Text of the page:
In Google Chrome on Mac, the cache is a temporary repository that the browser uses to store frequently used web pages, images, and other resources. When you visit a website, Chrome first checks its cache to see if there’s a saved copy of the page. If so, it loads the page from the cache, which can speed up load time.
Clearing the cache can help improve Chrome’s performance on your Mac, especially if you notice problems with the browser, such as slow page loading or web pages not displaying properly. It can also help free up storage space on your Mac, as the cache can take up a significant amount of space over time.
What to do to clear Chrome’s browser cache from the main menu?
To clear Chrome’s browser cache from the main menu, follow these steps:
- Open Google Chrome on your Mac.
- Click on the three dots icon (⋮) located in the top right corner of the browser window.
- Click on “History” from the drop-down menu.
- Click the “Clear browsing data” button.
- Then in the pop-up window that appears, select the time range for which you want to clear the cache. You can select “All time” to clear everything.
- Click “Clear browsing data” to delete the selected items from the cache.
After completing these steps, Chrome will delete the cached images and files for the selected time range.
What to do to clear Chrome’s browser cache with a keyboard shortcut?
To clear Chrome’s browser cache with a keyboard shortcut on a Mac, follow these steps:
- Open Google Chrome on your Mac.
- Press the “Command” + “Shift” + “Delete” keys on your keyboard.
- This will bring up the “Clear browsing data” window.
- In the “Clear browsing data” window, select the time range for which you want to clear the cache. You can choose “All time” to clear everything.
- You can also select other items you want to clear, such as cookies, browsing history, and passwords.
- Click on “Clear data” to clear the selected items from the cache.
This method is faster and gives you the ability to open the same window as from the main menu. After these steps, the browser cache will be cleared.
Why do you need to clear your Chrome browser cache on Mac?
Clearing out the Chrome browser cache on your Mac can be important for several reasons. First, over time, the cache can take up significant space on your hard drive. This can be especially problematic if you have limited storage space, as it can slow down your Mac and make it difficult to store other files or programs.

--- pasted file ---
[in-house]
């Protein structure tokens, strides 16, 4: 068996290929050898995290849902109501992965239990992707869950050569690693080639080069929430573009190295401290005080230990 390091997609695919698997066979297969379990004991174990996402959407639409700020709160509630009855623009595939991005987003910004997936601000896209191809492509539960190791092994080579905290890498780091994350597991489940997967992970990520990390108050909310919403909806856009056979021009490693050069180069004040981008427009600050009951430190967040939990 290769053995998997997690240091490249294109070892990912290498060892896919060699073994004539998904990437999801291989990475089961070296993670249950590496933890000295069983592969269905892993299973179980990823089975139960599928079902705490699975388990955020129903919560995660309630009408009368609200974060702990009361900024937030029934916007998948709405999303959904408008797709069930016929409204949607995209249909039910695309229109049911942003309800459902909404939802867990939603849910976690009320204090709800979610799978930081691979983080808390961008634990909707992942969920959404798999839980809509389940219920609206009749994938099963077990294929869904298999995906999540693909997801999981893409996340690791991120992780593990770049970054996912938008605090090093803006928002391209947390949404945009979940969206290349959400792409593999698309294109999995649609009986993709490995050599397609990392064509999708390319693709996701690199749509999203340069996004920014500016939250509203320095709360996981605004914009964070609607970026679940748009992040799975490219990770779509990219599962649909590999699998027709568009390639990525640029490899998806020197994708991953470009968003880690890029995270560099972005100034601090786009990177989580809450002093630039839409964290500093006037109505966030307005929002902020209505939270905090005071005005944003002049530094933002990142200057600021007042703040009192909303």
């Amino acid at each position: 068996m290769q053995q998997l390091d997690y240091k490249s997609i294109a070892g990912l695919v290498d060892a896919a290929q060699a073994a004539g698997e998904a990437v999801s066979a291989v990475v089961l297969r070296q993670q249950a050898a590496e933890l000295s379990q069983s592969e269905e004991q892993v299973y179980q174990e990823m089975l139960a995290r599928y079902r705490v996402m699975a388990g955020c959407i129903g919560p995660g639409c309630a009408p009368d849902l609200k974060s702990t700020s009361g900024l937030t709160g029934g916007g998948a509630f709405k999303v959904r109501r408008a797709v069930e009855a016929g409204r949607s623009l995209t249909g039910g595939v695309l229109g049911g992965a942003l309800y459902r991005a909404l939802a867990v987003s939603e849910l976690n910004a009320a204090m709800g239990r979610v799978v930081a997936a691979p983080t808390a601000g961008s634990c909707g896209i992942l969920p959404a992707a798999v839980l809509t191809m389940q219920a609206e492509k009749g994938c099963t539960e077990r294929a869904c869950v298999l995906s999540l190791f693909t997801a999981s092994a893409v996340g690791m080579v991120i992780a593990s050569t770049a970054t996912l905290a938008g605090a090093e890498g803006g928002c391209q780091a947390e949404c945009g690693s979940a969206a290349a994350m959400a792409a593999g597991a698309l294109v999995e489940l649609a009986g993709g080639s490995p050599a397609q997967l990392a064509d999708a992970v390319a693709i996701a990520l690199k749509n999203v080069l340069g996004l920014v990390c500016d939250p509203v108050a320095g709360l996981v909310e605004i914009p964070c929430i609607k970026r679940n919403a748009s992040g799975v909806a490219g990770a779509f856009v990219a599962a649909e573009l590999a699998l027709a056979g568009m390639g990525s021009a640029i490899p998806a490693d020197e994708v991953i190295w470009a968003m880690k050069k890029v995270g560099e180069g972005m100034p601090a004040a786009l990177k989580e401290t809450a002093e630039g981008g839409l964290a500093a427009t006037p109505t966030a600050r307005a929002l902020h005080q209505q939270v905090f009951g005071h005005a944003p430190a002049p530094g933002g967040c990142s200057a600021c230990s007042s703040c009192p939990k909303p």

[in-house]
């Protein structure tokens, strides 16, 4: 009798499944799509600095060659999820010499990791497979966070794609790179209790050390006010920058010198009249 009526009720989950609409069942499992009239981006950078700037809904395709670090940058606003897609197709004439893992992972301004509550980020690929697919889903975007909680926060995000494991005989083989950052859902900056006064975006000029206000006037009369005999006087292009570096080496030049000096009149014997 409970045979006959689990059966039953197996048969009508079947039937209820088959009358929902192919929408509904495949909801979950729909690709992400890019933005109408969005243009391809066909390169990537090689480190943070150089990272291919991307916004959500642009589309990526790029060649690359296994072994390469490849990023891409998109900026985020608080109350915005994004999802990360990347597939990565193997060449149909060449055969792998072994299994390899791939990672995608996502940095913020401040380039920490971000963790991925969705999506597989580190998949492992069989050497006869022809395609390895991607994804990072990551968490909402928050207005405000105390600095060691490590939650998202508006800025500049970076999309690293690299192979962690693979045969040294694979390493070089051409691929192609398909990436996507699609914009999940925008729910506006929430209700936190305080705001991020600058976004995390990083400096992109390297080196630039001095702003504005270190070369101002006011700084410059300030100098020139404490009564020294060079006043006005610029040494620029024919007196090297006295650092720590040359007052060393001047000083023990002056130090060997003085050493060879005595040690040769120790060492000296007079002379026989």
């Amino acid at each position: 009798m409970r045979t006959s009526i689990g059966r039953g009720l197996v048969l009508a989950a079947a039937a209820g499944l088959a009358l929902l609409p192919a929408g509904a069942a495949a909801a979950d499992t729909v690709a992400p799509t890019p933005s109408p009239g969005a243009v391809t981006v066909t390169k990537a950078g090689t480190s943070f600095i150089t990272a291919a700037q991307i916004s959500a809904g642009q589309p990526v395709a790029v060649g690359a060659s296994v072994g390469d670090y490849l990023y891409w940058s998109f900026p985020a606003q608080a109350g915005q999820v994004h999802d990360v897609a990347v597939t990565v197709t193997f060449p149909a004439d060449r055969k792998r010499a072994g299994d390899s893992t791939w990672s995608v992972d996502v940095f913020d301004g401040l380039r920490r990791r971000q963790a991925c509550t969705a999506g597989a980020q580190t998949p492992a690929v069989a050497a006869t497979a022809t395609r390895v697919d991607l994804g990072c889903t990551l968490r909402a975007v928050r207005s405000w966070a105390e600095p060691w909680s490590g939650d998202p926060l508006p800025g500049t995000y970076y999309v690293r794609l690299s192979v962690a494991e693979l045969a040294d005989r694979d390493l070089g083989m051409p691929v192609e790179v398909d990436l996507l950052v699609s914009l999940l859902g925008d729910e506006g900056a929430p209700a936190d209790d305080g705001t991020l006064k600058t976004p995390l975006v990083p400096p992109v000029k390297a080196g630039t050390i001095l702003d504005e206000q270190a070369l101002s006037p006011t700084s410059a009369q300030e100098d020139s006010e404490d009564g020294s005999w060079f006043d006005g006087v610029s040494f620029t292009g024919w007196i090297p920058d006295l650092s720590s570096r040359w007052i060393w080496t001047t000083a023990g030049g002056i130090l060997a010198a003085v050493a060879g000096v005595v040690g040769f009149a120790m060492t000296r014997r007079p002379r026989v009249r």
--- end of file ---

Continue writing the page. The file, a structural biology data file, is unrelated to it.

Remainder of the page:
Second, a corrupted cache can cause problems with your browser, such as slow loading, errors or crashes. This can be frustrating because it can interrupt your browsing experience and make it difficult to use certain websites or apps. Clearing the cache can help solve these problems and improve the overall performance of your browser.
Third, clearing the cache can help protect your privacy. Depending on your settings, your browser may store information such as your login credentials, history of pages visited, or other sensitive data. Once you clear the cache, you can make sure that this information is removed from your Mac and prevent others from accessing it.
It is recommended that you clear the cache regularly, especially if you use your Mac for important tasks or if you notice any problems with your browser.
What are the main cache types?
The main types of cache used by Google Chrome on Mac are as follows:
Web Browser Cache
This type of cache stores frequently accessed web pages, images, and other resources to improve the browsing experience. When you visit a website, Chrome will first check its cache to see if it has a stored copy of the page. If it does, it will load the page from the cache, which can speed up the loading time.
The app cache is a type of cache that stores web app data to make them run faster. Web apps are designed to work offline, and the app cache helps them to do so by storing the resources they need to function offline.
Cookies are small data files that websites use to store information about you, such as login information or preferences. Chrome stores cookies in its cache to make it faster and easier to access websites you frequently visit.
The DNS cache stores information about recently accessed domain names and their corresponding IP addresses. This helps to speed up the process of resolving domain names to IP addresses when you visit a website.
The plugin cache stores data from browser plugins, such as Adobe Flash or Silverlight. This can include images, videos, or other types of media.
It’s important to note that clearing your cache will remove all of these types of caches, which may log you out of websites, clear stored preferences, and potentially slow down your browsing experience until the cache is rebuilt. However, clearing the cache can also help improve the performance of Chrome on your Mac, especially if you notice issues with the browser.